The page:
Later, the two ran into one of her partner’s friends. Stephanie was walking with her cane, and her partner explained to the friend how and why Stephanie used it. Stephanie was delighted to let her partner do the talking.
“She repeated everything I had just told her. I was so excited—the ripple had started.”
When Alahna Keil, who has cerebral palsy, enrolled in Luther College in Iowa, located an hour away from her home in Wisconsin, the idea of studying abroad seemed far from her mind. She was apprehensive about the possibility of study abroad both for academic and physical reasons. Then something changed. She learned of 3-week programs for the January term break. The length seemed manageable, the four academic credits useful, and the faculty supportive – it ended up being a perfect opportunity. By her sophomore year, Alahna was on her way to China, Hong Kong, and Japan.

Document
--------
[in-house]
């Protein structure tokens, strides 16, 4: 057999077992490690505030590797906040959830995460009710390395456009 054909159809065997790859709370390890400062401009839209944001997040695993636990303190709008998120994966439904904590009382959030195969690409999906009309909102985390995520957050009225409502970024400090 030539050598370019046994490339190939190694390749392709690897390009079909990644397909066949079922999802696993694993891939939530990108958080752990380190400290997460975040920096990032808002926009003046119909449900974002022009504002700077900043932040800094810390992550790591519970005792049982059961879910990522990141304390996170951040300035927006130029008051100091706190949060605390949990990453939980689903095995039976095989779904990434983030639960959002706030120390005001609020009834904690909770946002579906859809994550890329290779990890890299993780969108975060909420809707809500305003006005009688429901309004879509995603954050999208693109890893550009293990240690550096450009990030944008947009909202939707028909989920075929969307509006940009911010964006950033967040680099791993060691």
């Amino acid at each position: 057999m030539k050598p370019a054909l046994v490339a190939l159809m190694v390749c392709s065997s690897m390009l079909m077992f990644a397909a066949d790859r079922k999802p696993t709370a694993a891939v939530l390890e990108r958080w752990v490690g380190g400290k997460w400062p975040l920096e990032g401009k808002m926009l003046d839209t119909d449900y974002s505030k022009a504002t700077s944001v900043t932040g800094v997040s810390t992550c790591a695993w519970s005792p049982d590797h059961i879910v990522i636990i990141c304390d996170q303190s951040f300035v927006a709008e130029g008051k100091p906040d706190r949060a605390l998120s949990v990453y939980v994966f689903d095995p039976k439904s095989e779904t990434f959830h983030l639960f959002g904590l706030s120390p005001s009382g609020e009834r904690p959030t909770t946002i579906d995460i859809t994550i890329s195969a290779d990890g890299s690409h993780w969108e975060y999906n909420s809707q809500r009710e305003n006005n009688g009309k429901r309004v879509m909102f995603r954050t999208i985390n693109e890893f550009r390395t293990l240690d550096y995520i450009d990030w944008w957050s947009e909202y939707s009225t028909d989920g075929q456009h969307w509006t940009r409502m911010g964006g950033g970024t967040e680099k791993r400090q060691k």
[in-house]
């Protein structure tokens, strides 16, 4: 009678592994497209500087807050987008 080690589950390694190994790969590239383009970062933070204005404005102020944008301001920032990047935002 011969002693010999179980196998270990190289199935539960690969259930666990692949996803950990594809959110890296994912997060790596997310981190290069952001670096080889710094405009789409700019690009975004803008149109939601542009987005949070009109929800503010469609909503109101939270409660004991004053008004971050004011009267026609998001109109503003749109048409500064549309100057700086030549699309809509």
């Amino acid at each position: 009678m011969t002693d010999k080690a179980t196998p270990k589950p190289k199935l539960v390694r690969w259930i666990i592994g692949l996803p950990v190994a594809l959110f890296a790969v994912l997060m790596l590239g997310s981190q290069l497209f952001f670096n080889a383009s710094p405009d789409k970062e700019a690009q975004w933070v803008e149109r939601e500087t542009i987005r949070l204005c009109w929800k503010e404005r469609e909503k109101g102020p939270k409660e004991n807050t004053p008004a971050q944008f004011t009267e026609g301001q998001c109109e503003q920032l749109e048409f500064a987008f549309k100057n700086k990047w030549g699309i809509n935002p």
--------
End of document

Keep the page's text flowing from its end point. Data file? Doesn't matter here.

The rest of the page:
His bags were packed, his passport and flight tickets were in hand, but three days before he was to fly into Beijing, Nathan Liu still didn’t have a confirmed host family on his high school study abroad program. He hadn’t considered that the delay could have something to do with his being blind until a friend raised the question: “Are some countries more accessible than others?”
After months of getting ready for his language immersion experience in China, Nathan was taken aback by the possibility that perhaps China wasn’t ready for him.
With a deep-fried scorpion staring at me from the end of my chopsticks, I couldn't help but think how this delicacy in China would stump even my best diabetes doctors in the United States. How much insulin does my body require for a scorpion?!